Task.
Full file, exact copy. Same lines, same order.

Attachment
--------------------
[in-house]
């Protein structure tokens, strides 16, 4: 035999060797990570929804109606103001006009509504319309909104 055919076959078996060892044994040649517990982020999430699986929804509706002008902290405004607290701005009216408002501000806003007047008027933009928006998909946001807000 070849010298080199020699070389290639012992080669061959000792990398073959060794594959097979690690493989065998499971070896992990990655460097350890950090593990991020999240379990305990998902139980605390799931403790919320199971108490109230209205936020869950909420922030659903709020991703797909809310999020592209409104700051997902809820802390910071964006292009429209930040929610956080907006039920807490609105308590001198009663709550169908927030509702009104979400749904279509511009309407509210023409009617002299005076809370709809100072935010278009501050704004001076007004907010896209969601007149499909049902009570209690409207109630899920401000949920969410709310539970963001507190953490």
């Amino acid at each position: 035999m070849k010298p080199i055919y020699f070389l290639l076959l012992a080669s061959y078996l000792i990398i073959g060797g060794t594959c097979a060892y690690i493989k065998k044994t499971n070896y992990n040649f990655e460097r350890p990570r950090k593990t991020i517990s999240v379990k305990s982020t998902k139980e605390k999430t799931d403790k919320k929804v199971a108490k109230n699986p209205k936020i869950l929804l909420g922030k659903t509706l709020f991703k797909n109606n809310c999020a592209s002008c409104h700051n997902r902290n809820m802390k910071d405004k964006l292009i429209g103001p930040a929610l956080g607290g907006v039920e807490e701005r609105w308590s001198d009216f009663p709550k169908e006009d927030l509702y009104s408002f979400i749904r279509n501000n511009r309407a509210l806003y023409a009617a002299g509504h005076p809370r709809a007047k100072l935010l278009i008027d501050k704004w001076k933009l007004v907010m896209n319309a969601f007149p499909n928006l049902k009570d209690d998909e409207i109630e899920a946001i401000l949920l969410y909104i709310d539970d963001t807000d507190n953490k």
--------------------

[in-house]
């Protein structure tokens, strides 16, 4: 035999060797990570929804109606103001006009509504319309909104 055919076959078996060892044994040649517990982020999430699986929804509706002008902290405004607290701005009216408002501000806003007047008027933009928006998909946001807000 070849010298080199020699070389290639012992080669061959000792990398073959060794594959097979690690493989065998499971070896992990990655460097350890950090593990991020999240379990305990998902139980605390799931403790919320199971108490109230209205936020869950909420922030659903709020991703797909809310999020592209409104700051997902809820802390910071964006292009429209930040929610956080907006039920807490609105308590001198009663709550169908927030509702009104979400749904279509511009309407509210023409009617002299005076809370709809100072935010278009501050704004001076007004907010896209969601007149499909049902009570209690409207109630899920401000949920969410709310539970963001507190953490």
């Amino acid at each position: 035999m070849k010298p080199i055919y020699f070389l290639l076959l012992a080669s061959y078996l000792i990398i073959g060797g060794t594959c097979a060892y690690i493989k065998k044994t499971n070896y992990n040649f990655e460097r350890p990570r950090k593990t991020i517990s999240v379990k305990s982020t998902k139980e605390k999430t799931d403790k919320k929804v199971a108490k109230n699986p209205k936020i869950l929804l909420g922030k659903t509706l709020f991703k797909n109606n809310c999020a592209s002008c409104h700051n997902r902290n809820m802390k910071d405004k964006l292009i429209g103001p930040a929610l956080g607290g907006v039920e807490e701005r609105w308590s001198d009216f009663p709550k169908e006009d927030l509702y009104s408002f979400i749904r279509n501000n511009r309407a509210l806003y023409a009617a002299g509504h005076p809370r709809a007047k100072l935010l278009i008027d501050k704004w001076k933009l007004v907010m896209n319309a969601f007149p499909n928006l049902k009570d209690d998909e409207i109630e899920a946001i401000l949920l969410y909104i709310d539970d963001t807000d507190n953490k």